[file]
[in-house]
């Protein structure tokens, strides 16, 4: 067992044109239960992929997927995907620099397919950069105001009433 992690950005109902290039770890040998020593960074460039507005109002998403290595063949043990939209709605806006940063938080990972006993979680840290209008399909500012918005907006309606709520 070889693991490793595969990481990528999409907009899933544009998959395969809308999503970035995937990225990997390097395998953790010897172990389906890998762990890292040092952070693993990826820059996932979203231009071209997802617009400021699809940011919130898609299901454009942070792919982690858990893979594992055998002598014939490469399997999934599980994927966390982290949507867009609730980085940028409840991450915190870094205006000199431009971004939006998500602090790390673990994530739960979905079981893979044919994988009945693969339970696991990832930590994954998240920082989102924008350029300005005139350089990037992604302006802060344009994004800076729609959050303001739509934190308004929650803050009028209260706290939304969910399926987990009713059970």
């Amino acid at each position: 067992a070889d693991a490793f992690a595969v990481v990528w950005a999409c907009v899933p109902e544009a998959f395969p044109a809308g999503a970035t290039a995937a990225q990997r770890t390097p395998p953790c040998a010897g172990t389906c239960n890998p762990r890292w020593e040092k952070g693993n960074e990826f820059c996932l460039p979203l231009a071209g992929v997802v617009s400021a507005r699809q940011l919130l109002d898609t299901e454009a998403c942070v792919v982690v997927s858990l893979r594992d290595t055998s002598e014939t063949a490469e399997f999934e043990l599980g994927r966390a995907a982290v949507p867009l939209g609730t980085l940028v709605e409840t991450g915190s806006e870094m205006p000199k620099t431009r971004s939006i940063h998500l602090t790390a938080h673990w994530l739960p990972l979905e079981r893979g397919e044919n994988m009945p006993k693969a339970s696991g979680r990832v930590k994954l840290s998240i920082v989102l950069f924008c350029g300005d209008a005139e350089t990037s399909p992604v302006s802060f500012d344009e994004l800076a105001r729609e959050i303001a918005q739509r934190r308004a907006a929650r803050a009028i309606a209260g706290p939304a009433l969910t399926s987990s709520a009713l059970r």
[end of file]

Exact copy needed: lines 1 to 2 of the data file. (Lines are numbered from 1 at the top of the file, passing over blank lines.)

[in-house]
């Protein structure tokens, strides 16, 4: 067992044109239960992929997927995907620099397919950069105001009433 992690950005109902290039770890040998020593960074460039507005109002998403290595063949043990939209709605806006940063938080990972006993979680840290209008399909500012918005907006309606709520 070889693991490793595969990481990528999409907009899933544009998959395969809308999503970035995937990225990997390097395998953790010897172990389906890998762990890292040092952070693993990826820059996932979203231009071209997802617009400021699809940011919130898609299901454009942070792919982690858990893979594992055998002598014939490469399997999934599980994927966390982290949507867009609730980085940028409840991450915190870094205006000199431009971004939006998500602090790390673990994530739960979905079981893979044919994988009945693969339970696991990832930590994954998240920082989102924008350029300005005139350089990037992604302006802060344009994004800076729609959050303001739509934190308004929650803050009028209260706290939304969910399926987990009713059970």